Last Saturday evening I headed out to Salt Lake City for my semi-annual ski trip. This was going to be a pretty small group: just John, Phil, Rick (the owner of the house), and myself. As it turned out, it was smaller than I expected.
As we taxied from the runway to the terminal at SLC, I turned on my phone and discovered two missed calls and a voicemail from Phil and John. It seemed they had missed their flight, having gotten into a lively discussion about something or another, and not noticed that the gate had been changed on them. Since that was the last flight from Detroit to Salt Lake, there was simply no way they would be coming in that night. Rick wasn't due to arrive until the next day anyway.
I wandered over to the car rental counter, and asked for a 24-hour rental of the cheapest car they had. Alamo gave me a fairly reasonable rate on a Chevy Malibu, and soon I was on my way to the house. It was raining like crazy in the Salt Lake valley, which usually means snow up in the canyon. I had heard forecasts of up to 12 inches of snow overnight, so I was excited for the next day of skiing, and sad for the other guys that they would miss out.
The house is in Sandy, which is a south-east suburb of Salt Lake, and in the foothills at the mouth of Little Cottonwood Canyon. By the time I reached the house, the rain was mixed with snow. I wearily unloaded my gear and climbed into bed, a long day complete. The next morning, I found myself wishing I had thought to put the car in the garage.
After cleaning off the car and getting ready for a banner day at Alta, I jumped on the internet to see just how much snow they had really gotten. Sure enough, 12" overnight, and another 4-6" expected throughout the day. The canyon was closed for avalanche prevention, due to open 8:30, but requiring chains, snow tires, or 4-wheel drive. I have no idea if my Malibu had snow tires or not, but I was certain it didn't have chains or 4WD. The Dept of Transportation website didn't list any such restriction, though, so I figured I'd see what the signs said.
I left about 30 minutes after the website reported the road open for business, giving traffic time to die down. The house is about 3 miles from the mouth of Little Cottonwood Canyon, and then another 7-8 miles up the canyon to Alta. As I exited the subdivision and turned onto the main road, I immediately entered stop-and-go traffic: all skiers, all headed into Little Cottonwood, all hoping to get fresh tracks at Alta. And they were all driving 4-wheel-drive vehicles.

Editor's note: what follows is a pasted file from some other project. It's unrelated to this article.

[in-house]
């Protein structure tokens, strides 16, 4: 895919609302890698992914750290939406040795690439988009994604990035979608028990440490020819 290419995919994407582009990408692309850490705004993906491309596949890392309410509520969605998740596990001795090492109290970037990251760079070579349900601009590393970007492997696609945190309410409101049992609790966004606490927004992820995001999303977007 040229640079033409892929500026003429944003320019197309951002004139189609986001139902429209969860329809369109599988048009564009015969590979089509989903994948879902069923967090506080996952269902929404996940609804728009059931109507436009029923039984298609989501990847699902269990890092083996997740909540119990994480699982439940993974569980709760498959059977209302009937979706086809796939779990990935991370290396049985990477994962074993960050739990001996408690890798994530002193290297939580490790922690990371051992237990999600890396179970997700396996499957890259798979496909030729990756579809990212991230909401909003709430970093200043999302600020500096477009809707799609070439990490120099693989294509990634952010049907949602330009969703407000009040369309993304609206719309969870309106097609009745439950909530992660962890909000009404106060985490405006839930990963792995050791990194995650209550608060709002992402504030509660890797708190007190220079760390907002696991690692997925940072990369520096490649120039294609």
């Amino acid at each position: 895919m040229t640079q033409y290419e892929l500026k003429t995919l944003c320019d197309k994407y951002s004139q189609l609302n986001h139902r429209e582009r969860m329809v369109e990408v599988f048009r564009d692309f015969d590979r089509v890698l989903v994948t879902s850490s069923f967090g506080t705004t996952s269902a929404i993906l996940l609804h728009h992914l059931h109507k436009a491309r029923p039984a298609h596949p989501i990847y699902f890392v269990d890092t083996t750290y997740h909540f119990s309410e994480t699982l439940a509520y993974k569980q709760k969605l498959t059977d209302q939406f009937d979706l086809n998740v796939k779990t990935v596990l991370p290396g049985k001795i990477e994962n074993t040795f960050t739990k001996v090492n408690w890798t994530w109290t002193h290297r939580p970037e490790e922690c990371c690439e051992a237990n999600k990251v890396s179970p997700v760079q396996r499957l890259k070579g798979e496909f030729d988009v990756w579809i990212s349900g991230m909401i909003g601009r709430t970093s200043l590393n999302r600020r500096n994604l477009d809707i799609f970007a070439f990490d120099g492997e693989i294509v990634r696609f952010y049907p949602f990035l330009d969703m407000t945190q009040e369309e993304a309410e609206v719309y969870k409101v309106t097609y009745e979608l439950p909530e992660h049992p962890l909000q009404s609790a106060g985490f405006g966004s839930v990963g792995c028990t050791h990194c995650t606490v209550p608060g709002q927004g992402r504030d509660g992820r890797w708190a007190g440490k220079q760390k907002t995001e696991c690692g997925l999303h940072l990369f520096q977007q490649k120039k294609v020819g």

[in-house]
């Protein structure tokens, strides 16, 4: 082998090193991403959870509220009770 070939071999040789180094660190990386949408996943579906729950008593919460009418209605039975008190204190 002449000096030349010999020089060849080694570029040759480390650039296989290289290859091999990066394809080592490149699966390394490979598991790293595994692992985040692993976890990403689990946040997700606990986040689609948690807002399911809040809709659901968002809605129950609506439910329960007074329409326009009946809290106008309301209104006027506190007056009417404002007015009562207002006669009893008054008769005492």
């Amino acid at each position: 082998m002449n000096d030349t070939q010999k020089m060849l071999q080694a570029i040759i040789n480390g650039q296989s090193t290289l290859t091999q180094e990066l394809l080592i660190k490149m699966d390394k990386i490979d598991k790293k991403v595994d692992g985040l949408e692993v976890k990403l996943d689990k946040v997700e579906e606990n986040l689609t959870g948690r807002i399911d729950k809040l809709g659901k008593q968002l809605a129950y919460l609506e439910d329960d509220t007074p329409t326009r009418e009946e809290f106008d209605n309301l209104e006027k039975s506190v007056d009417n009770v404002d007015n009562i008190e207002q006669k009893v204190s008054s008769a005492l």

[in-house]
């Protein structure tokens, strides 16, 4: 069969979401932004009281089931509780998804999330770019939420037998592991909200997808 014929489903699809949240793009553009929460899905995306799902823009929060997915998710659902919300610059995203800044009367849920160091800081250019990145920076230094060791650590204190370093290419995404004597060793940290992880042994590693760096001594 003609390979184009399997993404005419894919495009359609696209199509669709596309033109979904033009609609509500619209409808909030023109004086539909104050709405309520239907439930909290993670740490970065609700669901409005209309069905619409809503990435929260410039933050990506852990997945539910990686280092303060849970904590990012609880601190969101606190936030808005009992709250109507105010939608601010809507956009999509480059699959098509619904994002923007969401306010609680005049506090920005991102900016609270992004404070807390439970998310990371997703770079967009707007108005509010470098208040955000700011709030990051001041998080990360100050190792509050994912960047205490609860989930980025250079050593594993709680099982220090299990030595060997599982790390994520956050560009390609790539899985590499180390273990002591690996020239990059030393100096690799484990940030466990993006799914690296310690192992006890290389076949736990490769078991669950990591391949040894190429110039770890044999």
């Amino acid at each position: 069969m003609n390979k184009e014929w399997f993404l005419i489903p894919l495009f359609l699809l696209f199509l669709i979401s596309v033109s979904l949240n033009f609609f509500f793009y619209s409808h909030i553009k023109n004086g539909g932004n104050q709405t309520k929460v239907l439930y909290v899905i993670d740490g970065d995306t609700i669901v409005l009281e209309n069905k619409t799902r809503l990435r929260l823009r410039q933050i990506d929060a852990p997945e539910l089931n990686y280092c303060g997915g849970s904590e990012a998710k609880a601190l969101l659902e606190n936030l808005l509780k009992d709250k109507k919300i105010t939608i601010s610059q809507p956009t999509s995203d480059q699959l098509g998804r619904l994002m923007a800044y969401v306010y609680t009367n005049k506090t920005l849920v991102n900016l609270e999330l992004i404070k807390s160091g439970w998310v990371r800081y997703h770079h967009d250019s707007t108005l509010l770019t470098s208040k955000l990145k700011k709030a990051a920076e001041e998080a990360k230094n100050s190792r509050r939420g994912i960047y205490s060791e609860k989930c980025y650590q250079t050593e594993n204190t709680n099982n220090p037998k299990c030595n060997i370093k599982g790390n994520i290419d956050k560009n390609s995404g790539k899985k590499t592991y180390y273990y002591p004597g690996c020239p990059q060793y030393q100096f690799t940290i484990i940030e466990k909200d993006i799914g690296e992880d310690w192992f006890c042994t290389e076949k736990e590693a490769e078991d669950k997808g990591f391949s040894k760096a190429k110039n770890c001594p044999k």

When Alta's busy, Solitude is a great alternative. I headed over to Big Cottonwood Canyon and had no traffic issues at all. I zipped up the first couple miles of the 11-mile canyon at speed, behind a pick-up truck that I figured was also headed to Solitude. Suddenly, on an innocuous-looking straight section of road, he fish-tailed. We both immediately slowed way down, and sure enough there was black ice under the snow. The remaining 8 miles were a hair-raising experience, as I felt unsafe going any faster than 20 mph. Other cars ahead were having trouble as well, and soon we were a line of ice-skaters inching forward up the steep switchbacks. There is one double-hairpin turn in this canyon, and I sat on it for about 5-10 minutes waiting for a small SUV several cars up to repeatedly try and fail to move forward, only to eventually get himself rotated around downhill and head for home. If I felt I could do that without going into the ditch (and, in this canyon, the ditch is sometimes 50 feet deep), I might have done the same. Whenever I took my foot off the brake and prepared to accelerate from 0 mph, it was a fight to make the car go forward instead of whichever way was straight downhill. Not a great feeling.
I did eventually make it to Solitude, however, and soon I was booted up and headed to the lift. On my first ride, I got to chatting with the other single skier on the chair with me; we both preferred to ski with others, and decided to ski together for a bit. It was clear from his favorite-run stories that he was a better skier than me, so I made him promise to ski off if I slowed him down - for his part, he assured me I wouldn't slow him down. Polite white lie - I slowed him down.
We skied together all morning, enjoying the fresh snow and bemoaning all the closed areas. Ski resorts in the Rockies are a delicate balance: too little snow and they aren't as much fun; too much snow and they have to close vast acreages of mountainside while they make sure it's safe from avalanches. One of my favorite areas in Solitude is Honeycomb Canyon, a black-diamond and double-black-diamond area accessible via Summit chair and on the other side of the ridge that forms the main Solitude groom area. This entire area was closed on Sunday for avalanche control.
I had a lot of trouble with my shaped all-mountain skis in the heavy powder, and was pretty jealous of Andy's tongue-depressor fat-boy skis. He was able to get up on top of the snow and stay there, as if he was surfing on a wave. Around lunch time, Andy said he had some things to take care of in the valley and headed out. Before he did, however, we exchanged phone numbers and determined to meet up for more skiing the next day. I was sure Rick, Phil, and John would like him, and more is always more fun than fewer skiers.
Here's a video with a few clips from Sunday. Unfortunately I spent a long time finding just the right soundtrack for it (Arrested for Driving While Blind, by ZZ Top), only to have stupid YouTube mute it for copyright reasons. So at the last minute, I swapped the track out with one of their "approved" tracks. For the record, they all suck just as bad as the one I chose.